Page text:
Our Washington Week Panelists: Getting the Story
Posted: Tue, 05/03/2011 - 4:27pm
My flight from Seattle had just touched down at Reagan Washington National airport late Sunday night when I clicked on my BlackBerry. It immediately began buzzing with an alarming stream of emails and tweets.
An hour later, the President would announce that Osama bin Laden, the terror scourge, had been killed by U.S. forces in Pakistan – a revelation that contained the potential to change the course of foreign policy, the war on terror and the political trajectory of leadership around the world.
Stories like this are both exciting and terrifying to cover – especially when it took nearly an hour to determine what exactly the President would be announcing.
At the PBS NewsHour, we jumped into overdrive – online and on air – and never stopped. There was so much to explain, which is what we do best.
For our Washington Week panelists, who work for a wide range of print, broadcast and online outlets, Sunday night was memorable.
At the Washington bureau of The New York Times, where the next day’s stories are usually locked down by 11:30 pm at the latest, editors stopped the presses for only the third time in 43 years and remade the front page.
Four of our Washington Week regulars – Peter Baker, Helene Cooper, Mark Mazzetti and Jeff Zeleny – were pulled into the story from home, or at the bureau where they could hear crowds cheering at the White House two blocks away.
“Everyone understood what a historic moment it was,” said Baker, who has been on book-writing leave, but dropped everything to jump on the bin Laden story and ended up writing and rewriting all night long.
Zeleny, who was watching “The King’s Speech” on pay per view at home, jumped on his computer and dashed off a political news analysis piece in three big chunks (newspapers call them “takes”) and sent it in. He had no idea the story would be on page 1 until he checked online hours later.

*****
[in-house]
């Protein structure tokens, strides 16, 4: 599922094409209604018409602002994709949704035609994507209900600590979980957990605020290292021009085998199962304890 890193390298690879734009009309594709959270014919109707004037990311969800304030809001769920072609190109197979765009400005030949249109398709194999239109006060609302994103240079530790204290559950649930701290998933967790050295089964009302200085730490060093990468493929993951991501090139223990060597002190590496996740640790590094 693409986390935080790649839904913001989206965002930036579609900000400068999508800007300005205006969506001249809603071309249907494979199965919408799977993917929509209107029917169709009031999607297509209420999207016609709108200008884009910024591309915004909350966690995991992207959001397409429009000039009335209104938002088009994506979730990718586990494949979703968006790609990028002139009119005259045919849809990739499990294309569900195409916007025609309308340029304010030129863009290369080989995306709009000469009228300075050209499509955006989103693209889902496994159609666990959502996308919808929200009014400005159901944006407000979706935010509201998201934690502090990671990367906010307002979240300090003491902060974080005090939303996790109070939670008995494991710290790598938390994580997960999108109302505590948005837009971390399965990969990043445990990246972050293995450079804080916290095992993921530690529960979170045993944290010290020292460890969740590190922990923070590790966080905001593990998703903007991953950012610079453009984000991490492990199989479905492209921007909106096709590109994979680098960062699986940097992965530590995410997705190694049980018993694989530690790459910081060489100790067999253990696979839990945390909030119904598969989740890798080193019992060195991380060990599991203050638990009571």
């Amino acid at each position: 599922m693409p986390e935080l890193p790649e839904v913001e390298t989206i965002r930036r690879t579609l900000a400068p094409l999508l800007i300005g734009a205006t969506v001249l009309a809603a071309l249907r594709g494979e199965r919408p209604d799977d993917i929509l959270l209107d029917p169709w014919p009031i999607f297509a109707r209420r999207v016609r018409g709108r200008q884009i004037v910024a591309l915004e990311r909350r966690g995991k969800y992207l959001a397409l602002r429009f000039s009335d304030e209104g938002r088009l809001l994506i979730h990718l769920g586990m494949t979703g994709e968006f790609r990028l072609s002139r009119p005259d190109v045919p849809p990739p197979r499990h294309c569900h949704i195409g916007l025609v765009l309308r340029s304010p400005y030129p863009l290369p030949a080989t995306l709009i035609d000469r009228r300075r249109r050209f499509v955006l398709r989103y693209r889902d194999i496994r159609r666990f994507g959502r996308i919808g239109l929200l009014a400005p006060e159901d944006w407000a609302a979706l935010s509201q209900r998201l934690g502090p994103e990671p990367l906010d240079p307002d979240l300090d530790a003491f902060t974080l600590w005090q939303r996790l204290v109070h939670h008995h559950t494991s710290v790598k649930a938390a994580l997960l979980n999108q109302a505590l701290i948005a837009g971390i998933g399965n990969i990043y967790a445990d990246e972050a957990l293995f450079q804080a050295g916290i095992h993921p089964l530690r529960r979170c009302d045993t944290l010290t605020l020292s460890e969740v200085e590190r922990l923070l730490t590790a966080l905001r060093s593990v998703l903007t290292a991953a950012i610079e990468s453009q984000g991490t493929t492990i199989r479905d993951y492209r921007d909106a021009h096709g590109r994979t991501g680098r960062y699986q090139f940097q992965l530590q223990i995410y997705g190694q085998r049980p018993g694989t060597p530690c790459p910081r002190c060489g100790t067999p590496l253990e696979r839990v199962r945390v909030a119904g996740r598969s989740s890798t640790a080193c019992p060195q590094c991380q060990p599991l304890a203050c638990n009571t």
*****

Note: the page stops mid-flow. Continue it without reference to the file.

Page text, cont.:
Cooper was also at home watching a DVR of the royal wedding. “I think the TV is still on pause,” she told me.
Another Times reporter, David Sanger, found himself in Brussels for a NATO story, switched topics and spent the night writing on a rented WiFi signal from an airport lounge.
Reporters are much like everyone on Sunday nights before the work week begins. Many were resting up after staying up late the night before following the White House Correspondents Association dinner.
Dan Balz of The Washington Post, who won the association’s big deadline writing award Saturday night, checked his email at 10:20 pm Sunday and saw a Presidential announcement was coming. He switched on the TV. By 11:10 p.m., he was assigned to write an analysis piece. By 12:15 am, he’d sent in an 1,100-word story. (That’s why he won the deadline writing award.)
Tom Gjelten was on a late-night run to the drug store when his NPR editor called. “Thus began a long night with almost no sleep,” he said. “Morning Edition went on the air an hour early a 4 am, and I handled the first segment.”
All around the city and the country, reporters were jerked awake and onto the story. Martha Raddatz, who was sitting on a plane en route to Afghanistan, jumped off, worked her sources, and started phoning in live reports to ABC News instead.
James Kitfield of National Journal sat up in his Houston hotel room with a glass of brandy and crashed stories for the web and for this week’s magazine cover story. John Dickerson of Slate Magazine & CBS News and Gloria Borger of CNN were both in bed reading (at their separate homes, if you were wondering) – he David Yaffe’s book about Bob Dylan; she Lauren Hillenbrand’s “Unbroken” – when their evenings were interrupted.
Gloria emailed a source who replied, simply: “Get in to work.” And she did.
News people live in fear that they will miss the story. Doyle McManus of the Los Angeles Times almost did. It took a phone call from his college age daughter to jolt him out of his Sunday night reverie. “Only then did I check my email,” he said. “And discover that all hell was breaking loose.”